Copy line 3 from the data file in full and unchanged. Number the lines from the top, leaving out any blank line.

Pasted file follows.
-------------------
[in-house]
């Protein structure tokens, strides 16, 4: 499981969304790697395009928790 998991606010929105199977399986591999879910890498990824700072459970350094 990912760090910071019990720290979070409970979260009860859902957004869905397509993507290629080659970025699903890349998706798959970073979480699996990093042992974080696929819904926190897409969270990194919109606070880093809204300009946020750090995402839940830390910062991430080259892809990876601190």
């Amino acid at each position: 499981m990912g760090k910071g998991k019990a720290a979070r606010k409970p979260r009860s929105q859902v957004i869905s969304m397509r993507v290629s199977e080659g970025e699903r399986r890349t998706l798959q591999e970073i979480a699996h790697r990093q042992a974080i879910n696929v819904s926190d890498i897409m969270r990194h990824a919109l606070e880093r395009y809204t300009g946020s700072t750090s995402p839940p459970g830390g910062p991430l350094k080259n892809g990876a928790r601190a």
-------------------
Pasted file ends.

């Amino acid at each position: 499981m990912g760090k910071g998991k019990a720290a979070r606010k409970p979260r009860s929105q859902v957004i869905s969304m397509r993507v290629s199977e080659g970025e699903r399986r890349t998706l798959q591999e970073i979480a699996h790697r990093q042992a974080i879910n696929v819904s926190d890498i897409m969270r990194h990824a919109l606070e880093r395009y809204t300009g946020s700072t750090s995402p839940p459970g830390g910062p991430l350094k080259n892809g990876a928790r601190a």